Convention on the Conservation of Migratory Species of Wild Animals 1979 (CMS)
The Earth’s natural resources are currently being consumed by people at rates and in ways that place unsustainable pressure on many of the world’s ecosystems and species. This unsustainable pressure comes in the form of various threats such as manmade climate change, the spread of diseases around the planet as a result of international trade and travel, the destruction of natural habitats and urban development, light pollution, noise pollution, pesticide use and the trade in wildlife.
These threats put most of the world’s species at risk in one way or another. Some species, however, are at more risk than others. Species that migrate seasonally from one part of the world to another may be driven to extinction unless they are protected from excessive manmade threats in every one of the habitats they live in throughout the year.
WDC believes that human resource consumption does not necessarily have to negatively impact on the survival and wellbeing of migratory species such as whales and dolphins, and we are far from alone in believing this. Indeed, representatives from more than 100 countries around the world regularly meet to agree on plans of action to protect the wellbeing of threatened migratory species and the different habitats they live in throughout the year. These meetings are held as a result of an international treaty called The Convention on the Conservation of Migratory Species of Wild Animals, or CMS for short. CMS is the only global convention specifically concerned with the conservation of migratory species and is overseen by the United Nations Environment Programme (UNEP).
Countries whose representatives have signed up to the CMS are known as ‘Parties to the CMS’. All Parties to the CMS acknowledge the importance of acting to conserve migratory species whenever it is possible and appropriate to do so. CMS adopts a two-tier approach, with the parties drawing a distinction between species identified as “endangered” (listed in Appendix I to the CMS) and those considered to have an “unfavourable conservation status” (listed in Appendix II to the CMS), with differing obligations and policies prescribed in relation to each category. In doing so, strict protection measures are prescribed for such species, including regulating anthropogenic activities that may cause harm to such species and or their habitats.
Parties also agree:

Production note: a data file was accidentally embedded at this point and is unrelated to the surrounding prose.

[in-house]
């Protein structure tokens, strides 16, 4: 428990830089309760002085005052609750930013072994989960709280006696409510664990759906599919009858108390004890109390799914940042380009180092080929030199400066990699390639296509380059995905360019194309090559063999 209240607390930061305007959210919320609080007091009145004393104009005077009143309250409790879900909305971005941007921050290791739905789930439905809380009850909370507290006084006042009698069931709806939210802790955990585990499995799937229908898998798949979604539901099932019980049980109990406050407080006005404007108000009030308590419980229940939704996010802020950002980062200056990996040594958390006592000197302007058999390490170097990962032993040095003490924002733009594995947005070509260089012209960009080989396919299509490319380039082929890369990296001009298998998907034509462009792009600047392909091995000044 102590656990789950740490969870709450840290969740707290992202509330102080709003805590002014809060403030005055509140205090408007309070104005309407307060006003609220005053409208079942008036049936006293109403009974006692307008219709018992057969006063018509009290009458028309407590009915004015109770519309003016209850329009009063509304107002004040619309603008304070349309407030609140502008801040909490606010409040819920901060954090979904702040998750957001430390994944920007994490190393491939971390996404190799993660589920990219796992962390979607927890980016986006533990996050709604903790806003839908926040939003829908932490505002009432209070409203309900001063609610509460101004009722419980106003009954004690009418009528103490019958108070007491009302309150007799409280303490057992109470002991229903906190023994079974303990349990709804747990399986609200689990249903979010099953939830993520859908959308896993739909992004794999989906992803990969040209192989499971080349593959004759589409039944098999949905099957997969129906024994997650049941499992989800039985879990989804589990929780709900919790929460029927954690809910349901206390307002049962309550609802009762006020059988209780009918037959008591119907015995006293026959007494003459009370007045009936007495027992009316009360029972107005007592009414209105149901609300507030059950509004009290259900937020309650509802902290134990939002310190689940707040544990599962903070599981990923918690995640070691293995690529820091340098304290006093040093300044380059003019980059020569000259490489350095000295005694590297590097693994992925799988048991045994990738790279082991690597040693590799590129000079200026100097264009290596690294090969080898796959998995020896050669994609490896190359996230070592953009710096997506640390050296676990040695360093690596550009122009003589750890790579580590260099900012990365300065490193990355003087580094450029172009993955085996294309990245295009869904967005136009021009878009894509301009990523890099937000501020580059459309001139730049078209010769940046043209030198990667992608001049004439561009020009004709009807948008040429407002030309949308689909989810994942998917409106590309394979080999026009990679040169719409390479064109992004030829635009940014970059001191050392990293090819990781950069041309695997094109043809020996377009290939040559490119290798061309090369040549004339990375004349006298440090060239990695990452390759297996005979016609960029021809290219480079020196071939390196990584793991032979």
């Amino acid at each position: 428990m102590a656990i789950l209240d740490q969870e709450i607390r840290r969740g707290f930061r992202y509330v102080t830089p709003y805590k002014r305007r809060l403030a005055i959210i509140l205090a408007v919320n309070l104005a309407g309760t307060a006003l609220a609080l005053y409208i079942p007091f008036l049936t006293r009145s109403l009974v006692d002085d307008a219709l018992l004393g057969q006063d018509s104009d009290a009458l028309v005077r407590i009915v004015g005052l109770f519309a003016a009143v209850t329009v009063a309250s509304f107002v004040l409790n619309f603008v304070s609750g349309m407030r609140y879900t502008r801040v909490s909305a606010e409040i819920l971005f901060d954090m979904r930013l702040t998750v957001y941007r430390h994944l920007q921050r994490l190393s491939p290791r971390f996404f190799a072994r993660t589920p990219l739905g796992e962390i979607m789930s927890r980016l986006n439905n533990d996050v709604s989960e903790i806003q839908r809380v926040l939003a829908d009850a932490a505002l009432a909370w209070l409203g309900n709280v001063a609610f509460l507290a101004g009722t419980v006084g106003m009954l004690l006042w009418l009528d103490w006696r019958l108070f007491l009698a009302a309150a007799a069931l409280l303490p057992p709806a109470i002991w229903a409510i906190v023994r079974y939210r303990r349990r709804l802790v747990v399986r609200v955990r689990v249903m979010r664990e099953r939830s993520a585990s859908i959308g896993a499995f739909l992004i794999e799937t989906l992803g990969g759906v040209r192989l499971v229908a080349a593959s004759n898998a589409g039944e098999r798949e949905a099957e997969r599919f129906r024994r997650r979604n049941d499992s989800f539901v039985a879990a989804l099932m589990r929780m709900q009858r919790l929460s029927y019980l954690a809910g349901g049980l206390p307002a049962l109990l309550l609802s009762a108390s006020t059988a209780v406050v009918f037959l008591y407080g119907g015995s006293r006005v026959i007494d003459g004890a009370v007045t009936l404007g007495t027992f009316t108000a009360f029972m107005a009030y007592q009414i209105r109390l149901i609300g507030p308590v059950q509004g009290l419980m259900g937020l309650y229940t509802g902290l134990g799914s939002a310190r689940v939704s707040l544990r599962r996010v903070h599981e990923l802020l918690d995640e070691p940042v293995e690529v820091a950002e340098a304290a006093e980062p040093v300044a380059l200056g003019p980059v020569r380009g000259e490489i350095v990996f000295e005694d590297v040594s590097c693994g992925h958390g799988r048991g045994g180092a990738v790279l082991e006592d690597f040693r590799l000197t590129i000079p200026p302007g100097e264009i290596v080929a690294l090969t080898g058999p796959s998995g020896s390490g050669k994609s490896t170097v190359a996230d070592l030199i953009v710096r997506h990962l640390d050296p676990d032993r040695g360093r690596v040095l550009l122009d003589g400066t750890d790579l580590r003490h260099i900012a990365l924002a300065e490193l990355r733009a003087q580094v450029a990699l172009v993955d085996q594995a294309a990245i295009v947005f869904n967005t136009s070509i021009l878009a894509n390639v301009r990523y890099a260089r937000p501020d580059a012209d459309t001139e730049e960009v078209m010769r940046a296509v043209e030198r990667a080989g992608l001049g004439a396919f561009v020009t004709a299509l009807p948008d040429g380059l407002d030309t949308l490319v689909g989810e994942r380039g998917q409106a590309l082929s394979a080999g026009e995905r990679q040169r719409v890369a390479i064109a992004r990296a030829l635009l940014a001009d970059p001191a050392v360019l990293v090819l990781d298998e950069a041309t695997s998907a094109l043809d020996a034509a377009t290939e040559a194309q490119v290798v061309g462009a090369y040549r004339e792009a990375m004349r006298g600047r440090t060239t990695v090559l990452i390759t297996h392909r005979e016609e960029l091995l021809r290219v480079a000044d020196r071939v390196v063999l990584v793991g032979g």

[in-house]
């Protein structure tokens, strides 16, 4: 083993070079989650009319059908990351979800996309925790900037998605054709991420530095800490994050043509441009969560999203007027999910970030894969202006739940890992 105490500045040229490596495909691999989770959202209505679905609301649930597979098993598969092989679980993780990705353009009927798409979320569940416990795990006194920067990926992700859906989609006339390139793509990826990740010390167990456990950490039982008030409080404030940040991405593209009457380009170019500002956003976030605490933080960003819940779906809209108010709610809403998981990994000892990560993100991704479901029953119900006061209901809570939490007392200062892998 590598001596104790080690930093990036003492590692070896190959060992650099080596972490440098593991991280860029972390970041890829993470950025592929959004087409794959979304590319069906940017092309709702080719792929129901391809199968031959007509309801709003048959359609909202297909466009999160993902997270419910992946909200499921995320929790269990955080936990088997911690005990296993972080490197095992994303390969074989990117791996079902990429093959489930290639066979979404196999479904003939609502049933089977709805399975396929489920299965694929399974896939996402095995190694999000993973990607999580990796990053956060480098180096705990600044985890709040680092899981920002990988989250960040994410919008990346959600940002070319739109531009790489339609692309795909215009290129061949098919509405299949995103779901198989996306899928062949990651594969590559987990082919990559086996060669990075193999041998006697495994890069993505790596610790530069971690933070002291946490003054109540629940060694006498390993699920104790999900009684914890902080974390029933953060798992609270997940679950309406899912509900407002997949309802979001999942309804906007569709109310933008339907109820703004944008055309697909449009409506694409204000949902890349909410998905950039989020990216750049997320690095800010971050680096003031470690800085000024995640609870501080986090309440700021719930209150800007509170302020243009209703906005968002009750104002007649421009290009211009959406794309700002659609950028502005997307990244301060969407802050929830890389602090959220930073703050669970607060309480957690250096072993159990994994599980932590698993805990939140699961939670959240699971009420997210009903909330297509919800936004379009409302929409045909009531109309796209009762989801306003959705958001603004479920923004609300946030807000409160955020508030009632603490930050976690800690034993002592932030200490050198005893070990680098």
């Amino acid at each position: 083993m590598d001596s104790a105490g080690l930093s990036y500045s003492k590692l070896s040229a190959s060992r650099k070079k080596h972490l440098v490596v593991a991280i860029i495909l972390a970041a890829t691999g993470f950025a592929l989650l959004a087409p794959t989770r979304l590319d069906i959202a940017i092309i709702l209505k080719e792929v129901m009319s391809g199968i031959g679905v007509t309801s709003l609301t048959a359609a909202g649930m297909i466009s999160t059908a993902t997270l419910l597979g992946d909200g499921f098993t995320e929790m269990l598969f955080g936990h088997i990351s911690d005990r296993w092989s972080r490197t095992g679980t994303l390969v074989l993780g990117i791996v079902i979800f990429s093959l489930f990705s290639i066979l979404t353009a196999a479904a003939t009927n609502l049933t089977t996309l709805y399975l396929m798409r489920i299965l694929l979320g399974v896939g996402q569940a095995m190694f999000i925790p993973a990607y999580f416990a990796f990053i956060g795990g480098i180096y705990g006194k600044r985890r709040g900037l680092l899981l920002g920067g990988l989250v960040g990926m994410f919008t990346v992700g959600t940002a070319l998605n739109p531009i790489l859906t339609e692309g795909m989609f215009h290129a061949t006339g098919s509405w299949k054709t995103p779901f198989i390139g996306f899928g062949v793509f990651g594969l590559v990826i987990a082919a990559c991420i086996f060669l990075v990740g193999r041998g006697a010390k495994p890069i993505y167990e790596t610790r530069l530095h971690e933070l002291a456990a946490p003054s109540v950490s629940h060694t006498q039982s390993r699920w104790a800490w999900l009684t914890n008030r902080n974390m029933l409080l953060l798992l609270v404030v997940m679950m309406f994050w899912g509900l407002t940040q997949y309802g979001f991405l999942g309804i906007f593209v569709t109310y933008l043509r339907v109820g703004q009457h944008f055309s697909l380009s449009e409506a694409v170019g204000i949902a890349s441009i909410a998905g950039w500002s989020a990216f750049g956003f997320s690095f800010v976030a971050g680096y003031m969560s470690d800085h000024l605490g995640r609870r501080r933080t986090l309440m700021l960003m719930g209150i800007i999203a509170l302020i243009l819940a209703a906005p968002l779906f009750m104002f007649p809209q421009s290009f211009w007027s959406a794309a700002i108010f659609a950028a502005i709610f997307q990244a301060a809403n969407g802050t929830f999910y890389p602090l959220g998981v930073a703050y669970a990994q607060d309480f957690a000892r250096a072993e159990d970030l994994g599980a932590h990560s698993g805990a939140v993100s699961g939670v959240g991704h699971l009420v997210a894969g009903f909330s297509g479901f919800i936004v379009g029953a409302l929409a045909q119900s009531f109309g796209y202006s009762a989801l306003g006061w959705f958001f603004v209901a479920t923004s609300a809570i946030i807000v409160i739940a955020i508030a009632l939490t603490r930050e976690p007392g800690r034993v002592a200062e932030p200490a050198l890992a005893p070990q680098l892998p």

- to promote, cooperate in and support research into migratory species
- to try to provide immediate protection to migratory species that scientists classify as being threatened with extinction
- to try to conclude global or regional agreements promoting the conservation and management of migratory species that, while not immediately threatened with extinction, would nevertheless benefit from international cooperation to protect their habitats and promote their continued survival
The agreements that Parties to the CMS can sign up to come in many forms. One type of agreement is referred to simply as an Agreement (with a capital ‘A’). Another form of agreement that Parties to the CMS can enter into is called a Memorandum of Understanding, or MoU for short. There are 4 Agreements and MoUs that so far have been agreed upon by Parties to the CMS aiming to directly help the conservation of migratory whales, dolphins and porpoises.
There are currently two CMS Agreements relevant to the conservation of migratory whales, dolphins and porpoises: -
- ACCOBAMS – an Agreement to protect whales, dolphins and porpoises of the Mediterranean Sea, Black Sea and the Contiguous Atlantic Area (‘Contiguous’ means ‘next to’ or ‘neighbouring’). You can see the Agreement website forACCOBAMS via this link.
- ASCOBANS – an Agreement to protect small whales, dolphins and porpoises of the Baltic, north-east Atlantic, Irish and North seas. You can see the Agreement website for ASCOBANS via this link
- The ‘Cetaceans and their Habitats of the Pacific Island Region’ MoU.
- The ‘Small Cetaceans and Manatees of West Africa’ MoU - you can see the MoU website here